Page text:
Social Media and Mental Health

The amount of time people spend in front of their televisions, computers, iPhones, android phones, and other Internet-based platforms like Facebook, Snapchat and Instagram, is growing at a rapid rate. Numerous studies have looked at the implications of these technologies on physical and mental health.
Recently, a study published in the Journal of Social and Clinical Psychology added further evidence demonstrating the dangers posed by these technological platforms. Lead researcher, Dr. Melissa Hunt, a psychologist at the University of Pennsylvania, and her research tea, ran a series of experiments studying the effect of Facebook, Snapchat and Instagram usage which provided clear proof of a direct connection between increased use of these platforms and decreased well-being.
The results of the study showed that partiipants who reduced their social media usage experienced significantly lower levels of depression and loneliness than the control group, who maintained their level of usage. It was also noted that individuals suffering from depression before the study began displayed an even stronger positive effect after limiting their use of these technological platforms.
Dr. Hunt pointed out that, “It is a little ironic that reducing your use of social media actually makes you feel less lonely, […]. when you look at other people’s lives, particularly on Instagram, it’s easy to conclude that everyone else’s life is cooler or better than yours.”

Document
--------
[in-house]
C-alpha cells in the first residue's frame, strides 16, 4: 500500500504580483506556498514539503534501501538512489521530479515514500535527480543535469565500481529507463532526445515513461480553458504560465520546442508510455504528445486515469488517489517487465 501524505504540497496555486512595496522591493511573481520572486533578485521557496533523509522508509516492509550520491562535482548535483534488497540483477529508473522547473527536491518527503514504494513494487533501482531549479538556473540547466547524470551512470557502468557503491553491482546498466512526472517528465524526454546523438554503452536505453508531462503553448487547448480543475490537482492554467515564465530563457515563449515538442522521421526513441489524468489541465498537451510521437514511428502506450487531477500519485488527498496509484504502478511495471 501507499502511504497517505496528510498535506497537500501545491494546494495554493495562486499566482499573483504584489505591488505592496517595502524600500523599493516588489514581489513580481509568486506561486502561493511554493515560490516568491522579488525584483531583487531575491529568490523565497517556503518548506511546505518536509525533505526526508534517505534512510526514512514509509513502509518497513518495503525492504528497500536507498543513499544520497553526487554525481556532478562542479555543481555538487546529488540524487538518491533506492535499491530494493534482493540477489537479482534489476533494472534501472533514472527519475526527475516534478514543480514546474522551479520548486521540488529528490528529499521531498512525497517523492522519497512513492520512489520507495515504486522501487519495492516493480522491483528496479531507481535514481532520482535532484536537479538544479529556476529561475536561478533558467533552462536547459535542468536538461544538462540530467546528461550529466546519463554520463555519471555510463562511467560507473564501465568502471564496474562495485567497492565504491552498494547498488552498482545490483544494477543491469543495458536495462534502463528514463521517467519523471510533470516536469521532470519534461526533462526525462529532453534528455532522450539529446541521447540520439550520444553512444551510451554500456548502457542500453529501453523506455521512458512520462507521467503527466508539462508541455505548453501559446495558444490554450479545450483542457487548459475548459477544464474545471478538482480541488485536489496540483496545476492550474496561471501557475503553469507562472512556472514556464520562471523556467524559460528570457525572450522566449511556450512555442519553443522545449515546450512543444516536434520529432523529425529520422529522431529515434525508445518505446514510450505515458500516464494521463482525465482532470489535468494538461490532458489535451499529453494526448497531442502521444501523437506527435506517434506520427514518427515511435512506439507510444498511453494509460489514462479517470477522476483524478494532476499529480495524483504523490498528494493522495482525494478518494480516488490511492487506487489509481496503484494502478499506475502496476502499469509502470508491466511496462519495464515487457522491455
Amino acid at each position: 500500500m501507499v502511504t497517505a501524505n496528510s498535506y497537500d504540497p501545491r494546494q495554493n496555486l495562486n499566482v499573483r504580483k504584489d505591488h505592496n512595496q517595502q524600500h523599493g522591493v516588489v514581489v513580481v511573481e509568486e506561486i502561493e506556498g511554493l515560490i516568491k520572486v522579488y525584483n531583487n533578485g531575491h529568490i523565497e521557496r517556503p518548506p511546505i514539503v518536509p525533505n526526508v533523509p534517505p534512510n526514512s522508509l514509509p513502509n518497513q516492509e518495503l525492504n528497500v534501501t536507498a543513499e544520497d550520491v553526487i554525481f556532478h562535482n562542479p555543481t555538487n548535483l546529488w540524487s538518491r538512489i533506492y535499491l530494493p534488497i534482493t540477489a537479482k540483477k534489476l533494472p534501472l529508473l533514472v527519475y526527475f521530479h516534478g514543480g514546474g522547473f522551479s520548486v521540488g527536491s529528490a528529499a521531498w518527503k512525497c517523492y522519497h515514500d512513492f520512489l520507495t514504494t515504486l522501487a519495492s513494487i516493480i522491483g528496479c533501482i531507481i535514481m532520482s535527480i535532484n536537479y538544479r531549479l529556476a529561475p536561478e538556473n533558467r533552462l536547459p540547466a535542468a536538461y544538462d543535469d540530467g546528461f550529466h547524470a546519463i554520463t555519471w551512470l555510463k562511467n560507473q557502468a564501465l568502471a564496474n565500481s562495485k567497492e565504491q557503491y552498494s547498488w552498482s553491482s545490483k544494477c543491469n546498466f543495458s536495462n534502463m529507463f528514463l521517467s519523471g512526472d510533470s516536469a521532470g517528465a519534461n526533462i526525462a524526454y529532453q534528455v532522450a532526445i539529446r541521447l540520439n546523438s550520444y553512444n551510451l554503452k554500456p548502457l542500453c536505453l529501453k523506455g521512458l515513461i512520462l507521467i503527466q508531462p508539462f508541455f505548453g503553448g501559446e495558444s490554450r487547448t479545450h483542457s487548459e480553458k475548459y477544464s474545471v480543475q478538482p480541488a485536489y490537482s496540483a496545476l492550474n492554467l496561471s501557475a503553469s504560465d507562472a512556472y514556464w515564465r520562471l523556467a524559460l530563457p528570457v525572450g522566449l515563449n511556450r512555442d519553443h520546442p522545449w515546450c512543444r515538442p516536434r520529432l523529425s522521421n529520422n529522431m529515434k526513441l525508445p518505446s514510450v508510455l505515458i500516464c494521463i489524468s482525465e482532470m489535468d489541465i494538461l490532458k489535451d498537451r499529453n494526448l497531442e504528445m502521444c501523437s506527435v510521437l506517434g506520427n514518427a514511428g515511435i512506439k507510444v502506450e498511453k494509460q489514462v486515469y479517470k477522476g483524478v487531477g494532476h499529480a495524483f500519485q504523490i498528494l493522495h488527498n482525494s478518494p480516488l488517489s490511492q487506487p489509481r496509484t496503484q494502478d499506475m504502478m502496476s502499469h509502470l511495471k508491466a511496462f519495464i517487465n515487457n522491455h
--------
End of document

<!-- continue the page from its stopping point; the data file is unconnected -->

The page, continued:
Elderly people in particular face a significant risk from these technologies. It is natural for their world to become smaller, perhaps because of physical limitations or the death of a spouse or loved one. In many cases, they may lose their ability to drive or their independence. In many cases, the isolation and loneliness they experience is overwhelming. In fact, the elderly are at increased risk of depression and anxiety, and many take refuge in their televisions or computers.
Clearly, being able to see pictures or videos of grandchildren, or being able to stay in touch with family members via email or texting, is a positive addition to a person’s life. But if one’s television is on most of the day, or one spends much of their day in front of a computer screen, the probability of becoming depressed or having a sense of isolation and decreased well-being is greatly increased.
The takeaway message for us is very simple: it is important to interact with people every day. We should look for opportunities to go out and do things we enjoy, and continue to actively participate in real life. Whether it’s having meals with other people, going to lectures or concerts with other people, or simply talking and socializing with those around us, it is fundamentally important to avoid remaining isolated in one’s home.
Beacon of LIFE, in Oceanport, NJ, is a government-approved PACE program created to provide seniors, their family, caregivers and professional health care providers the flexibility to meet their health care needs while continuing to live in their community.
Beacon of LIFE maintains an interdisciplinary team of professionals who give each client the coordinated care they need. Our staff specialize in working with older people, and work with each client and their family to develop the most effective plan of care.
Our care and services allow people who would otherwise need to live in a nursing home to live where they want — in their own communities, in their own homes.

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